Pari passu

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Pari passu is a Latin phrase that literally means "with an equal step" or "on equal footing". It is sometimes translated as "ranking equally", [1] "hand-in-hand", "with equal force", or "moving together", and by extension, "fairly", "without partiality". [2]

Latin Indo-European language of the Italic family

Latin is a classical language belonging to the Italic branch of the Indo-European languages. The Latin alphabet is derived from the Etruscan and Greek alphabets and ultimately from the Phoenician alphabet.

Contents

Etymology

Adjective part of speech that describes a noun or pronoun

In linguistics, an adjective is word whose main syntactic role is to modify a noun or noun phrase. Its semantic role is to change information given by the noun.

This term is commonly used in law. Black's Law Dictionary (8th ed., 2004) defines pari passu as "proportionally; at an equal pace; without preference".

<i>Blacks Law Dictionary</i> law dictionary widely used in the United States

Black's Law is the most widely used law dictionary in the United States. It was founded by Henry Campbell Black (1860–1927). It is the reference of choice for terms in legal briefs and court opinions and has been cited as a secondary legal authority in many U.S. Supreme Court cases.

Usage

In inheritance

In inheritance, an in pari passu ( per capita ) distribution can be distinguished from a per stirpes (by family branch) distribution. [3]

Per capita is a Latin prepositional phrase: per and capita. The phrase thus means "by heads" or "for each head", i.e., per individual/person. The term is used in a wide variety of social sciences and statistical research contexts, including government statistics, economic indicators, and built environment studies.

Per stirpes is a legal term from Latin. An estate of a decedent is distributed per stirpes if each branch of the family is to receive an equal share of an estate. When the heir in the first generation of a branch predeceased the decedent, the share that would have been given to the heir would be distributed among the heir's issue in equal shares. It may also be known as strict per stirpes or the old English approach, and differs from distribution per capita, as members of the same generation may inherit different amounts.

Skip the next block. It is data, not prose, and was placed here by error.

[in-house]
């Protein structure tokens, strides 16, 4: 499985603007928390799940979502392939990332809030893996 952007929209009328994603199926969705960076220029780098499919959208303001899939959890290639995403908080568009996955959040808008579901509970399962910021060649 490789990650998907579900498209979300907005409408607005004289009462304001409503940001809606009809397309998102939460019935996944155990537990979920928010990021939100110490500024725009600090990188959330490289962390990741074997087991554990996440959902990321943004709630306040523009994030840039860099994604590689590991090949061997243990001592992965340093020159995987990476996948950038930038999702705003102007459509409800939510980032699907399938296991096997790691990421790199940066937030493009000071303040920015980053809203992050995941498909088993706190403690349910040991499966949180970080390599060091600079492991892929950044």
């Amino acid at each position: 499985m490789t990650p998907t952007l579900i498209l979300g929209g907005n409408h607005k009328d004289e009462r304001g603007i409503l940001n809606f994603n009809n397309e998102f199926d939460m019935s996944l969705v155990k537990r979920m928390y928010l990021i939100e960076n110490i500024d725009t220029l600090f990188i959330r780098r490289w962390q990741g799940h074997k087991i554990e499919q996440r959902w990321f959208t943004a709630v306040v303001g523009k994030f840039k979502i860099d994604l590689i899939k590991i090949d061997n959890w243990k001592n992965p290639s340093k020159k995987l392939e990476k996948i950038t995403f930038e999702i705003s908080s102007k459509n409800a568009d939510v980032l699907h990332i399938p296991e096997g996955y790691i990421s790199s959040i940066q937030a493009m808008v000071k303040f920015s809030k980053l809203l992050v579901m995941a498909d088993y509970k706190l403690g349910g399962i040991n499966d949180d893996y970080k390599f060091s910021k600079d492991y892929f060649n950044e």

For example, suppose a testator had two children A and B. A has two children, and B has three. The testator leaves his entire estate to his grandchildren in equal shares in pari passu, each grandchild would inherit one fifth of the estate. If the testator left his entire estate to his grandchildren per stirpes (by family branch), the children of A would share one half of the estate equally between the two of them, and the children of B would share one half of the estate equally amongst the three of them.

Testator

A testator is a person who has written and executed a last will and testament that is in effect at the time of his/her death. It is any "person who makes a will."

The problem with a per capita in pari passu distribution in the example given is as follows. Assume A dies before B. On A's death a distribution could not be made to his or her children: they would have to await the death of B on the assumption that B could have additional children, and thereby consequently all grandchildren (of both A and B) would be entitled to less than one fifth each.